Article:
What happened

Juno Therapeutics (NASDAQ:JUNO), a clinical-stage biotech, saw its shares gain a whopping 87% in January, according to S&P Global Market Intelligence.

The stock took flight after the company reportedly agreed to a $9 billion all-cash buyout offer from its largest stakeholder and development partner Celgene Corp. (NASDAQ:CELG) last month.

A rocket taking off.

Image source: Getty Images.

So what

While Juno's shareholders likely cheered this news, Celgene's have been decidedly less enthusiastic, with the biotech's stock price falling by nearly 5% ever since the initial rumor of this deal was leaked in mid-January.

The culprit? The overarching problem is that this rather pricey deal won't have an immediate impact on Celgene's top line. Juno's lead CAR-T therapy candidate, JCAR017, isn't expected to hit the market as a treatment for advanced B-cell non-Hodgkin lymphoma until 2019, after all.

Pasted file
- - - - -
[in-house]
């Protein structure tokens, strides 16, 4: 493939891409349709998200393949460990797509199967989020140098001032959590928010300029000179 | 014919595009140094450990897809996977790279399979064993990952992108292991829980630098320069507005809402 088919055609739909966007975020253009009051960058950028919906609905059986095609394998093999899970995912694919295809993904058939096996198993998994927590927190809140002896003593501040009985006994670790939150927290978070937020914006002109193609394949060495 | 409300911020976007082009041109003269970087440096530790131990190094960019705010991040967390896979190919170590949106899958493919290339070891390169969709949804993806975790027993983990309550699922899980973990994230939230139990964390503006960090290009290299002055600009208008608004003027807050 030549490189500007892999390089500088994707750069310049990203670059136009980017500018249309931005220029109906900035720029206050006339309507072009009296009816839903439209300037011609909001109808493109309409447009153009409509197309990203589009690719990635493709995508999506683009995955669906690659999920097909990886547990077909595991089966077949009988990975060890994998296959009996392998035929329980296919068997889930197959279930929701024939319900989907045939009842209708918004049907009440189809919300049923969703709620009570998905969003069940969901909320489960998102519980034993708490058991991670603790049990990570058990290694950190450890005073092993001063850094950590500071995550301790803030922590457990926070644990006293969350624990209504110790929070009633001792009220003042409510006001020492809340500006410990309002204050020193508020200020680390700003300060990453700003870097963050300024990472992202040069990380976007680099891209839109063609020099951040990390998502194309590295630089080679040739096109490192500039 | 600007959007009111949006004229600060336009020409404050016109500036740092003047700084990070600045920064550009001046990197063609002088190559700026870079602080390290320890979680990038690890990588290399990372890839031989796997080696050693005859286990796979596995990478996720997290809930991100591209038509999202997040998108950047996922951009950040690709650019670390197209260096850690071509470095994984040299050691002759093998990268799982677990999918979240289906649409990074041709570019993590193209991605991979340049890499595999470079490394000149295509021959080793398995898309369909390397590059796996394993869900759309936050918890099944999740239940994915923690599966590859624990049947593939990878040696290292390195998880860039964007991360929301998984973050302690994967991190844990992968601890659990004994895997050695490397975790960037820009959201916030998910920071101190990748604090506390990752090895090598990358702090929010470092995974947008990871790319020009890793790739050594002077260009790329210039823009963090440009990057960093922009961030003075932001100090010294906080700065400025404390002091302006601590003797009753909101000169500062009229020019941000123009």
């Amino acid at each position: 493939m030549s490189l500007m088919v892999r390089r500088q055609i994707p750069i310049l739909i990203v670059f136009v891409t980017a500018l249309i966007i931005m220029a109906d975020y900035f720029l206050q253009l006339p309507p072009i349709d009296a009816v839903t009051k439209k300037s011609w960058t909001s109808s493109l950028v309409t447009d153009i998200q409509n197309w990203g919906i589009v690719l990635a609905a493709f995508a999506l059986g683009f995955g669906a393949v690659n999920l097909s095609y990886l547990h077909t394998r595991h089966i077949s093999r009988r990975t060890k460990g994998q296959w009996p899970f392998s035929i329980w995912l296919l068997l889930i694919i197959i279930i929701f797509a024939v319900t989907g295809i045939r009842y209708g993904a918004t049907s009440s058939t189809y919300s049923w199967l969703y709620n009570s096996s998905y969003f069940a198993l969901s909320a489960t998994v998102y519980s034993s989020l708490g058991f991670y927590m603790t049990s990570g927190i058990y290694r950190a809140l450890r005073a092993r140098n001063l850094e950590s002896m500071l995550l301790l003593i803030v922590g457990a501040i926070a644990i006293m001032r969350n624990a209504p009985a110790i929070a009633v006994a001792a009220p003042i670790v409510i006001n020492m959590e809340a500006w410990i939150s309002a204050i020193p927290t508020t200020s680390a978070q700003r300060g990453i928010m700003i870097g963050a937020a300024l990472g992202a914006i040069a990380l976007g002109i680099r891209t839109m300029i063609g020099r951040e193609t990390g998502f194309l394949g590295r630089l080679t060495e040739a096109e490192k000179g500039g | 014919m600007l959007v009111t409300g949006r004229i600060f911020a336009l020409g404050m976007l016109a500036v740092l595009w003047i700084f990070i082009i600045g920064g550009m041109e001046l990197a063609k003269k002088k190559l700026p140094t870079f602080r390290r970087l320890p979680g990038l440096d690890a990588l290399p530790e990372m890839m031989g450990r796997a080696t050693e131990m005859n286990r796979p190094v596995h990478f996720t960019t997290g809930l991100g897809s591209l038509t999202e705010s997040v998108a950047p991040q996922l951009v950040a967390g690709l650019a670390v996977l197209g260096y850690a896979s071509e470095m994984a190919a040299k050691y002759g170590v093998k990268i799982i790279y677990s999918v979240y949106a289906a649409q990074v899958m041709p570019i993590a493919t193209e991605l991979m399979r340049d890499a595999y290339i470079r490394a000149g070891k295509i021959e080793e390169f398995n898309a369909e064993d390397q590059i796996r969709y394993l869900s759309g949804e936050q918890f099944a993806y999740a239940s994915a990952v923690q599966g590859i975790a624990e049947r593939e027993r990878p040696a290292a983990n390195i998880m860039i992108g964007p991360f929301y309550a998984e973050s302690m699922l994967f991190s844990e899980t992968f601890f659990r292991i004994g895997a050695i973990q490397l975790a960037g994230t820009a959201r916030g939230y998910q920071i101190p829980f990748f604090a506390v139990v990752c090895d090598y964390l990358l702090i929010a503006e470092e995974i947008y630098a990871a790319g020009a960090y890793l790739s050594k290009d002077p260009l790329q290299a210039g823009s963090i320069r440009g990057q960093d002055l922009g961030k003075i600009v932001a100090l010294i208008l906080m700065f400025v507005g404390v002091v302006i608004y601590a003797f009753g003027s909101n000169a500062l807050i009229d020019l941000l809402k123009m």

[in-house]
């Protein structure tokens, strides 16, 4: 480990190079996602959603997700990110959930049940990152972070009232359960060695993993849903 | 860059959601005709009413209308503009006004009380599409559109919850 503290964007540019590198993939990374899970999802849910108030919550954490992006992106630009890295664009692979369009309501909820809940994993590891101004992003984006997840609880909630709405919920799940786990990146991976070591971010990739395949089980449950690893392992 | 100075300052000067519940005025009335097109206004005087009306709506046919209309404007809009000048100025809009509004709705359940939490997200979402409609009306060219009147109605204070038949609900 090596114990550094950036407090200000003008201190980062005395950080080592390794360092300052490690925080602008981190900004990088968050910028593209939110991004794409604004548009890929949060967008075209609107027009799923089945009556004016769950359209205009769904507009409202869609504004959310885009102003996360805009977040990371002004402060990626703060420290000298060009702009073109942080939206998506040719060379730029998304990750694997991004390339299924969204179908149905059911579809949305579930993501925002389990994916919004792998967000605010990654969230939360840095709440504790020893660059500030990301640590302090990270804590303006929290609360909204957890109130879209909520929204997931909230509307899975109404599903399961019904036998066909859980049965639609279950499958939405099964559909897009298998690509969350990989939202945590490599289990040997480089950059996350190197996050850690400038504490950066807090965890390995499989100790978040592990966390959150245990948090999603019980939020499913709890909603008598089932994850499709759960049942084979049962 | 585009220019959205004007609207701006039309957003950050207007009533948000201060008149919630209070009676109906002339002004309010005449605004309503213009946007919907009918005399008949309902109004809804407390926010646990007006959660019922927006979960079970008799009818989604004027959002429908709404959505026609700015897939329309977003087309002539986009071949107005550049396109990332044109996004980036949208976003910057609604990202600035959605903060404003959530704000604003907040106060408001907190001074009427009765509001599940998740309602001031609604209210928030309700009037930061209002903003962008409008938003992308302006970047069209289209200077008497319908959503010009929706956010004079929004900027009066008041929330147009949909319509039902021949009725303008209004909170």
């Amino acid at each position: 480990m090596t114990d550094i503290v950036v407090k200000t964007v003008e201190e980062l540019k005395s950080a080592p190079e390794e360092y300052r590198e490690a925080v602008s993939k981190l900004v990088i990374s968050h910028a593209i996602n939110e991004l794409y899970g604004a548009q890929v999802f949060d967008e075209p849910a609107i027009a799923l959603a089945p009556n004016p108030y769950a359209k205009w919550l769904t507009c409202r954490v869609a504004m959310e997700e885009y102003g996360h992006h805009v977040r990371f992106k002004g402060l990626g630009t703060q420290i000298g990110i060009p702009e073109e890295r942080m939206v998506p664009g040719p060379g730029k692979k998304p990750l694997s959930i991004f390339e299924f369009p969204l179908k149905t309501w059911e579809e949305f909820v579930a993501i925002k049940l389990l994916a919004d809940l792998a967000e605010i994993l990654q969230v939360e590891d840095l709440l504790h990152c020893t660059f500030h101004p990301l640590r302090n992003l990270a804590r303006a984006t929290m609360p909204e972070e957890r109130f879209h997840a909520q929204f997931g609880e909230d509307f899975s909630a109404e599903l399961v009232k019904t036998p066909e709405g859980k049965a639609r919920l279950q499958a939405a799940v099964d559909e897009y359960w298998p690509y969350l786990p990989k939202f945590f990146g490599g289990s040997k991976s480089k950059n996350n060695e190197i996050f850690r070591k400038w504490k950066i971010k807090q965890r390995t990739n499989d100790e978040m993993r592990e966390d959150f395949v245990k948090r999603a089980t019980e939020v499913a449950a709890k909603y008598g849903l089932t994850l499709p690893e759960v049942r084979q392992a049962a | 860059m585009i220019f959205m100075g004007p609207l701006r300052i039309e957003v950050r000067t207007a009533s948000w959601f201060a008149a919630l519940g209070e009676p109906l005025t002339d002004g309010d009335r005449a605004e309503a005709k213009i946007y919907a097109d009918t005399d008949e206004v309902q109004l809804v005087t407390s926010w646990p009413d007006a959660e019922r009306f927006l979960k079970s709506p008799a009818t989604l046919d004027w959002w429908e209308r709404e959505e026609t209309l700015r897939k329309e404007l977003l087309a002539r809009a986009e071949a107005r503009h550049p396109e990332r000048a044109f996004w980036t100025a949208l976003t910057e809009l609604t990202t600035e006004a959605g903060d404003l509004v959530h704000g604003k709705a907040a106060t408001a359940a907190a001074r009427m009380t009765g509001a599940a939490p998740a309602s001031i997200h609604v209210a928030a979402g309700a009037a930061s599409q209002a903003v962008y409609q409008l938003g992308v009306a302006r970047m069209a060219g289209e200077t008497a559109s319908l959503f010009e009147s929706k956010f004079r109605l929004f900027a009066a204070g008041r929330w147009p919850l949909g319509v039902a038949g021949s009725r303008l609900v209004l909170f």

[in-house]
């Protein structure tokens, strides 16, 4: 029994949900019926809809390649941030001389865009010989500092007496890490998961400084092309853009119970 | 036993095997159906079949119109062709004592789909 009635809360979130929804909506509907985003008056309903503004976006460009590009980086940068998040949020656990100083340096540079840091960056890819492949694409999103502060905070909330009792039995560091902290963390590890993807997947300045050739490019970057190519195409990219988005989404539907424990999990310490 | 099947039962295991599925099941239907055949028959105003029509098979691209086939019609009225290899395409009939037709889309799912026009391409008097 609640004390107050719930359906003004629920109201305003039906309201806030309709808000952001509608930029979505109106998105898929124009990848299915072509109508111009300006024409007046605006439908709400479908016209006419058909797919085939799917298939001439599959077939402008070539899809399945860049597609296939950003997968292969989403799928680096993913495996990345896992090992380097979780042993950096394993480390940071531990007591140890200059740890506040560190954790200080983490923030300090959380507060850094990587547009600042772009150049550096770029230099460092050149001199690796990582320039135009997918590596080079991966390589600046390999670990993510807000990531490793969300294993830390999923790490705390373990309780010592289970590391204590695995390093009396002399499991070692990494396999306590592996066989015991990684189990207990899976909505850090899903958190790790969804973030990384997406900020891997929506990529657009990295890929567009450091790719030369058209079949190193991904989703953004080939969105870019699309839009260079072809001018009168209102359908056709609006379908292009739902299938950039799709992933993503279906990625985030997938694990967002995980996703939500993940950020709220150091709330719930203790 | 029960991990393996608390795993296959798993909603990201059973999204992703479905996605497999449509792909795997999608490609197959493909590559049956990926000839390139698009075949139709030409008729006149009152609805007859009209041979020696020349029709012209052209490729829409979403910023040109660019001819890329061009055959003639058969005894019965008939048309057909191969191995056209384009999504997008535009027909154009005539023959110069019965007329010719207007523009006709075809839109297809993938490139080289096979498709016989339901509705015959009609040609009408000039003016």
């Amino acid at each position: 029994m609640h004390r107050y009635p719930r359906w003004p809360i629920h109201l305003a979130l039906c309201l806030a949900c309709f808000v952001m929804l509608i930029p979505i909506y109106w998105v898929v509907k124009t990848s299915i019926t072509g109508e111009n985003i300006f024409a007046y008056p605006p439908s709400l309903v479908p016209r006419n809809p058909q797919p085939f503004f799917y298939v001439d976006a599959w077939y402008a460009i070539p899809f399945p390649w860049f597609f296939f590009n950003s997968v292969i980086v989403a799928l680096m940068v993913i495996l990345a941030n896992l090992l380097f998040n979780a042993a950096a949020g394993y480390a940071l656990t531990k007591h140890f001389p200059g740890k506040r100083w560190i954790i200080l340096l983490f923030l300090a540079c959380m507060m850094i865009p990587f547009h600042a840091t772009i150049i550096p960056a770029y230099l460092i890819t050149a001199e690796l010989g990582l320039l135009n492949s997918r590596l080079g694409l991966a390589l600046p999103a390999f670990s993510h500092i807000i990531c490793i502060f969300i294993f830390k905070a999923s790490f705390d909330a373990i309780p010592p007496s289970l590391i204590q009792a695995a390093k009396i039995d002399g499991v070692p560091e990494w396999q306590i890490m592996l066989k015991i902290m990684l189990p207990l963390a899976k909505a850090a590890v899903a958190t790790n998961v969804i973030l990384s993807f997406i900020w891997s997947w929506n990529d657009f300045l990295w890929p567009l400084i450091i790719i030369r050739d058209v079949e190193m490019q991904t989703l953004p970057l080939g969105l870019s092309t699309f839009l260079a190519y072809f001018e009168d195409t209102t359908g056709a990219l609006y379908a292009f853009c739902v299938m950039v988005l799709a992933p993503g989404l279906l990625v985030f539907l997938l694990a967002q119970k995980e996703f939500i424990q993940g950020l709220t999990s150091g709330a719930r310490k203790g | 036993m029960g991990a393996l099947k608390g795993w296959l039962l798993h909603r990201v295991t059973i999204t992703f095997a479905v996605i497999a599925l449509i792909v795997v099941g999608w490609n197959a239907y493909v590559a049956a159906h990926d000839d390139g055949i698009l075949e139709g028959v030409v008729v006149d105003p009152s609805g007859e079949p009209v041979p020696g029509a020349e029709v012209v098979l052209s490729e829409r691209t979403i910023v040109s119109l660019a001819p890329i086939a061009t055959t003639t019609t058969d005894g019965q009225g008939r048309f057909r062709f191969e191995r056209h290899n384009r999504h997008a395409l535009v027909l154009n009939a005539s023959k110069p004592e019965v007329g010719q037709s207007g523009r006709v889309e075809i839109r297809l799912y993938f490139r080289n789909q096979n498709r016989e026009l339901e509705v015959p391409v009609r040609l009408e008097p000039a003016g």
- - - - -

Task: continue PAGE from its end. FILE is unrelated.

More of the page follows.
Now what

The long-term value of this deal to Celgene's shareholders is also in serious doubt for one clear reason: JCAR017 requires individualized procedures that make it exceedingly difficult to manufacture on a commercial scale.

During clinical trials, for instance, the current cohort of Food and Drug Administration-approved CAR-T therapies were assessed on hundreds of patients -- not the thousands required to push their sales into the billions. Unfortunately, this scalability problem, which has plagued CAR-Ts from the onset, has yet to be adequately addressed.

The long and short of it is that the complex manufacturing process behind these first-generation CAR-Ts may limit their commercial potential in a significant way -- implying that Celgene might have just grossly overpaid for Juno.